Barking Kitten

Fiction, musings on literature, food writing, and the occasional Friday cat blog. For lovers of serious literature, cooking, and eating.


Close to forty. Not cool. Politically left. Atheist. Happily married. No kids.

Tuesday, September 05, 2006

Fat kids on a Hungry Planet

I work in academia. Fall semester began last week, giving me my first look at this year's batch of incoming freshmen. I know I've mentioned this before, but these kids are overweight. Many are fat; most are carrying the roll of fat around their middles indicative of high junk-food intake.

The girls are amazingly tall and naturally busty, making me wonder about synthesized hormone levels in food. At 5'2" and 120 pounds, I would describe myself as a medium-sized woman, leaning toward the small side. Amidst these amazons, many well over 150 pounds, walking on size nine feet, I felt postively tiny. The sensation was an unnerving one.

There is a campus cafeteria close to my office. Though I try to bring lunches from home, I couldn't get my act together last week and dashed over a few times to grab a quick meal.

A few years ago this cafeteria served truly unpalatable food. In response to student complaints, they upgraded many of their offerings. You may now purchase a variety of sandwiches, salads, fresh fruits, yogurt, sushi, and Indian foods provided by local caterers. The grill station and bakery shelves carrying donuts and muffins remain, as do the potato chips. Still, it is possible to get a healthy, reasonably decent meal.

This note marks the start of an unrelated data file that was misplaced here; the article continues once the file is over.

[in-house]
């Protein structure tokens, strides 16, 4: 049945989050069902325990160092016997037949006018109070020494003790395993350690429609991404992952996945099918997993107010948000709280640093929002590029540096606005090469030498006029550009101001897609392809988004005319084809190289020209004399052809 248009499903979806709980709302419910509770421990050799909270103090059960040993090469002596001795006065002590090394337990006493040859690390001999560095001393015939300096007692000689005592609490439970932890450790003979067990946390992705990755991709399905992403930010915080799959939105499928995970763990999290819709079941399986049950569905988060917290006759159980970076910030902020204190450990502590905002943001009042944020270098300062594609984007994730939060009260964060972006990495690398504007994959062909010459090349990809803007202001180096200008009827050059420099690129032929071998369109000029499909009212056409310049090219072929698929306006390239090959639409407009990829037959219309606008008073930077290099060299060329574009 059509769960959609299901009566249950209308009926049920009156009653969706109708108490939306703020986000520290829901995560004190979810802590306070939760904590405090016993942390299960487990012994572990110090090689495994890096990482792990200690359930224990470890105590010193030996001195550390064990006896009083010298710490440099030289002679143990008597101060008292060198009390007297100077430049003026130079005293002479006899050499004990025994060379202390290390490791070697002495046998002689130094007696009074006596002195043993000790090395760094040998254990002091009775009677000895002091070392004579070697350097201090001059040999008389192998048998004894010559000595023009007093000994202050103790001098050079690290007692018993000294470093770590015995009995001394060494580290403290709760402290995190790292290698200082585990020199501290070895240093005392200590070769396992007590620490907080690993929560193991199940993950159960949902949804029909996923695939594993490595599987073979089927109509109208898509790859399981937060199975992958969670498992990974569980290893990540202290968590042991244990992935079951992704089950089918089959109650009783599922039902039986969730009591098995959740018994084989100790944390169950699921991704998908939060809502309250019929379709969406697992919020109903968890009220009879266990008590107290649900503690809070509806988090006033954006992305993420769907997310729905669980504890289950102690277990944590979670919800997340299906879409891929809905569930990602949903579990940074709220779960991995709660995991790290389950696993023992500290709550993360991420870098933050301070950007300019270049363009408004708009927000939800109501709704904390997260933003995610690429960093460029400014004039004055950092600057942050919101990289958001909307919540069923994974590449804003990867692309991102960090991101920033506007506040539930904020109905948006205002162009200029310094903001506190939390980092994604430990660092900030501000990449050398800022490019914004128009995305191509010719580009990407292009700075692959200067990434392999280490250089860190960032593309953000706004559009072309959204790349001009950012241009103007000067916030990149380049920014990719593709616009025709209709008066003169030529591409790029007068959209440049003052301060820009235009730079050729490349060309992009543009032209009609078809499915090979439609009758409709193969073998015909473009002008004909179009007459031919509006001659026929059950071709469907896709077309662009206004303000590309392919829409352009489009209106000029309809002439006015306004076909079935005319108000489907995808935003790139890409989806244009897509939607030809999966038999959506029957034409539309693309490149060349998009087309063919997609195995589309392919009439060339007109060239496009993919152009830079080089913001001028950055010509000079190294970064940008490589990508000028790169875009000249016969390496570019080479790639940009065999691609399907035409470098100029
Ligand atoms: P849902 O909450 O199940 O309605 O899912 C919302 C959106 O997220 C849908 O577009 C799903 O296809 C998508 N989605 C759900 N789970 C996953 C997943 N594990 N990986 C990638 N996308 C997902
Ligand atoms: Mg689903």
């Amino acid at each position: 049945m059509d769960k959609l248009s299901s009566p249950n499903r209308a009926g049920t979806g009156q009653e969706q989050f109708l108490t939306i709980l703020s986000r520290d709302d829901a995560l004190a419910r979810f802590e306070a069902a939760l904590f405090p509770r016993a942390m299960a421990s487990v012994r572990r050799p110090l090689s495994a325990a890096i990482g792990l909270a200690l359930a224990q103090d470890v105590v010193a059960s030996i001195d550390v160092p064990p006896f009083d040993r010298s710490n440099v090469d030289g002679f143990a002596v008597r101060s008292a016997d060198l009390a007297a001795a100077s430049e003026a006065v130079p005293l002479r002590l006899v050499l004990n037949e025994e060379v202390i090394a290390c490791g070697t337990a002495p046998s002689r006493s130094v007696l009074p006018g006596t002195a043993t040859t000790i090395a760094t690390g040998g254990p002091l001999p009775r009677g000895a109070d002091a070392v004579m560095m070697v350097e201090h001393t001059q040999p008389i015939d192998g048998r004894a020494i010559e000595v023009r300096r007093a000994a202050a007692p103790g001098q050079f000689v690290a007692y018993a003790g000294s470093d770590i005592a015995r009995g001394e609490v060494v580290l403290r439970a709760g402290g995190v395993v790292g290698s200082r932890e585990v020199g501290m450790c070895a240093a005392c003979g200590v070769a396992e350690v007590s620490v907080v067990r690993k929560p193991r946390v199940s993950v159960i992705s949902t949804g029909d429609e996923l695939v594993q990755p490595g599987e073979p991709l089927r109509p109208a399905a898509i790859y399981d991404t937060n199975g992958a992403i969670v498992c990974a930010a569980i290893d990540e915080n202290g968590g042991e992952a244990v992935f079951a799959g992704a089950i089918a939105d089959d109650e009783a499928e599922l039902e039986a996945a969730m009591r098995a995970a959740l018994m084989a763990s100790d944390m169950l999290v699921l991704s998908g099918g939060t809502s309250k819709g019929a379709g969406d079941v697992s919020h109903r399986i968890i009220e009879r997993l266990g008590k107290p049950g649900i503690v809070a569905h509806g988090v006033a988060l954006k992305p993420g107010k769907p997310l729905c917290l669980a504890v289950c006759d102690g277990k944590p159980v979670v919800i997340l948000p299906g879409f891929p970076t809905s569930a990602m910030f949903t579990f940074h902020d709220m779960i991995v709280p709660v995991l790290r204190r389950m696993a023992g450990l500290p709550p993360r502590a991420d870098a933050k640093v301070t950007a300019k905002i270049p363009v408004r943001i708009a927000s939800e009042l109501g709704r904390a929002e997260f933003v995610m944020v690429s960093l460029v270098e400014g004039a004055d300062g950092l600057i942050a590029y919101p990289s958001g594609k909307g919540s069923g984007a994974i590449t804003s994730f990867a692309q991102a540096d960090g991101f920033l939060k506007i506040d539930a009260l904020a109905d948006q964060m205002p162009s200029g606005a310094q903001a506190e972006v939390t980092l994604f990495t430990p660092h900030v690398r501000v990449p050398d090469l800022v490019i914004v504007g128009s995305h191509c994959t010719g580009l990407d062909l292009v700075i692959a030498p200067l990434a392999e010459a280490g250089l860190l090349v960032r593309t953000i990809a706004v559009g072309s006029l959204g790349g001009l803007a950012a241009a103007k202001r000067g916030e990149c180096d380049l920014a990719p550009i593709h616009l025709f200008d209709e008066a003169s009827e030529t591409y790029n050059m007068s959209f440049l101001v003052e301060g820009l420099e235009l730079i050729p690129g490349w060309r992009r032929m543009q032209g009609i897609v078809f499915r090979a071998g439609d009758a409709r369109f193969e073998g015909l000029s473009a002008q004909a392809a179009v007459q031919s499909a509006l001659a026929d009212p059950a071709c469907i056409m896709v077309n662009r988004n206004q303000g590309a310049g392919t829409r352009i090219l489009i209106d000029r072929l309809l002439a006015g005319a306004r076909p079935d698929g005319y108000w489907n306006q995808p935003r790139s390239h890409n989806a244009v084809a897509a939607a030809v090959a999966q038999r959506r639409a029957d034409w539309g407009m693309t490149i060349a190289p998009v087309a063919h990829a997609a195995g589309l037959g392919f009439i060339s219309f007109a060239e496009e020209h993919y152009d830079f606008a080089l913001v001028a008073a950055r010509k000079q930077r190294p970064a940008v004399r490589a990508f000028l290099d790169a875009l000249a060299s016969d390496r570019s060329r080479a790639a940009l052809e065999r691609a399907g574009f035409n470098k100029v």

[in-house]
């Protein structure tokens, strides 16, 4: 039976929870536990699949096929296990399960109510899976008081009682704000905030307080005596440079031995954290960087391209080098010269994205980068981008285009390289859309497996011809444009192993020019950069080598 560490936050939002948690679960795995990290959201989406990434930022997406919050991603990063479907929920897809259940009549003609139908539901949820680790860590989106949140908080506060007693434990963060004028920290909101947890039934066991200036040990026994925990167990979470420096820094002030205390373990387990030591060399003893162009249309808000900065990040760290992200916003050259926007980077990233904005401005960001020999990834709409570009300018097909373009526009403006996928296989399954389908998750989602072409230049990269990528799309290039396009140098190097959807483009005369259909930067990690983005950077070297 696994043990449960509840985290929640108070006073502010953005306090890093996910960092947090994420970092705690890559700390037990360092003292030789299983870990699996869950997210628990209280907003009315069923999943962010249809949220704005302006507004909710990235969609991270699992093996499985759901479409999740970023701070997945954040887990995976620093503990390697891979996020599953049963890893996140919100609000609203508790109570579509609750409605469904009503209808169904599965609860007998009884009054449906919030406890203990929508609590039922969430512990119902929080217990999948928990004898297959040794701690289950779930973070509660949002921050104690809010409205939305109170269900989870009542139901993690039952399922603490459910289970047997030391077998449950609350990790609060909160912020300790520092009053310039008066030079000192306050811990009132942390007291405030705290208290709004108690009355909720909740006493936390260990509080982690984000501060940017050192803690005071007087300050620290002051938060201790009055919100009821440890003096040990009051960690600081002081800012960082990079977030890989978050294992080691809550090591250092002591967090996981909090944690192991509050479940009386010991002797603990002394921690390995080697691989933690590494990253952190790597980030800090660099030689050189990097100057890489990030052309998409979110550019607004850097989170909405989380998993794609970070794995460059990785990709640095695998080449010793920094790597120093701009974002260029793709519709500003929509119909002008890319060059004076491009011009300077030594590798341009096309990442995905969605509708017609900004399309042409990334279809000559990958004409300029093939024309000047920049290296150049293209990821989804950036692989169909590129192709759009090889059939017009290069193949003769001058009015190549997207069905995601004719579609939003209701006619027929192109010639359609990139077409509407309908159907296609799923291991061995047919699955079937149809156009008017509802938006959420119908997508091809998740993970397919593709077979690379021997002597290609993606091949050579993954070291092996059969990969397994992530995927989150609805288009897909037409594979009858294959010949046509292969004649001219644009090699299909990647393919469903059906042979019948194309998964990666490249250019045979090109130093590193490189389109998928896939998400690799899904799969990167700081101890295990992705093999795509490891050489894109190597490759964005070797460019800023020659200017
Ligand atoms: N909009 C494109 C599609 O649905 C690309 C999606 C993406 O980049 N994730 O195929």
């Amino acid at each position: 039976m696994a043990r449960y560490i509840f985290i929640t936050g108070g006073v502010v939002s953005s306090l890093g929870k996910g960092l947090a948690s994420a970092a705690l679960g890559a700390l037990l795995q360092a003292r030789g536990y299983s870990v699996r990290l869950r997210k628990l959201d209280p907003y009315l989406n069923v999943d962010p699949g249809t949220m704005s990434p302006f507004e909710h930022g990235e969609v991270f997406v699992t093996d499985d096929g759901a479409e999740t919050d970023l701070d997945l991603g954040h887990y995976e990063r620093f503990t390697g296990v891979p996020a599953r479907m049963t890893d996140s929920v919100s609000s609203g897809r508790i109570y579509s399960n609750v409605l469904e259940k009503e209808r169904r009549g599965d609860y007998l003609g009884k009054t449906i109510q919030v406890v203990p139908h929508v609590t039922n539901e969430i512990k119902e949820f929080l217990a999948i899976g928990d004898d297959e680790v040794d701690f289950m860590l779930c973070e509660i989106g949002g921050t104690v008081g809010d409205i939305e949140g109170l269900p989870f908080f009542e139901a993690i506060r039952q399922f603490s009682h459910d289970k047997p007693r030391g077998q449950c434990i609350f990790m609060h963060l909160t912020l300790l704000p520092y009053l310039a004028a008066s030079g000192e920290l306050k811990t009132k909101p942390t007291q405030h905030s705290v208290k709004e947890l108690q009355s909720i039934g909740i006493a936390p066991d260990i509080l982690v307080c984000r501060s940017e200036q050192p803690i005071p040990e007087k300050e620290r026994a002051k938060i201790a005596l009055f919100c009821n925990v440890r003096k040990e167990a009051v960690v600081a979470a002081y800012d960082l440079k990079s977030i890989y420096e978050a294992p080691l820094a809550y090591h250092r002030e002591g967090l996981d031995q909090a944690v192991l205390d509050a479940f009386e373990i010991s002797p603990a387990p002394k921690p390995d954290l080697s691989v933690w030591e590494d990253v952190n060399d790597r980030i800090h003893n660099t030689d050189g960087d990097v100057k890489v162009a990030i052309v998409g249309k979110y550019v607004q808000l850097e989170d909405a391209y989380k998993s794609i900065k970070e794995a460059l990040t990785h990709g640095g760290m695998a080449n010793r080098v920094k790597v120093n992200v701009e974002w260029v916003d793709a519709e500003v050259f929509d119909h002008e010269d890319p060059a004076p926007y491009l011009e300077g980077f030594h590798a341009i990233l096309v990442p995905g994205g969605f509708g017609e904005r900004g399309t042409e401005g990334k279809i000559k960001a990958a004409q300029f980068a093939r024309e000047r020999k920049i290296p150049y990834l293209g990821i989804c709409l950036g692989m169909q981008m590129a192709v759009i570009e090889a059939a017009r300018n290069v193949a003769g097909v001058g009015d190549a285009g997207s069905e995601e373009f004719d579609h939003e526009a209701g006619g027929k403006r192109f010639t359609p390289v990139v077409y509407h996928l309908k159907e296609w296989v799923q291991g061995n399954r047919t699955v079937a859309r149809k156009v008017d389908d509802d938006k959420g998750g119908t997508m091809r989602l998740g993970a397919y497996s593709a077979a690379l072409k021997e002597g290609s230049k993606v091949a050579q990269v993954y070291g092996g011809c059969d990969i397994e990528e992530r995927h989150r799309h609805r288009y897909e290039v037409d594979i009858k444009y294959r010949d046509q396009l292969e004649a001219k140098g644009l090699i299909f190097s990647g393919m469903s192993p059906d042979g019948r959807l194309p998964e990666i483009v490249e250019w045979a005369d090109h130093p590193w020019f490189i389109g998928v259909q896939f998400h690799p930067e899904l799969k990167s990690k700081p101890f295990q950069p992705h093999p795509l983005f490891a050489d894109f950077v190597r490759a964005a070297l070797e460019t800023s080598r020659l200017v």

Curious, I watched what the students were selecting for lunch. My extremely unscientific survey method consisted of peering into the plates of those in line with me, then standing around the condiment station staring (discreetly) at what people were eating. I'd say ninety percent had made their selection at the grill station, and were tucking into Sysco-provided burgers, fried chicken sandwiches, and fries. All of them had fries. I've had those fries myself a couple times, and let me tell you, even a shower of salt and a bath of catsup cannot alter the immutable fact of their awfulness.

The question, then, is why these kids opted for the worst-tasting items. Forgetting health concerns for a moment, I really wonder at the appeal of bad-tasting food. Familiarity? The final childish vestiges of a limited palate? I have no idea. All I do know is these people are our future doctors, lawyers, and businesspeople. And far too many of them will face--sooner rather than later-- health problems associated with poor nutrition. Amazingly, these problems will stem not from too little, but from too much.



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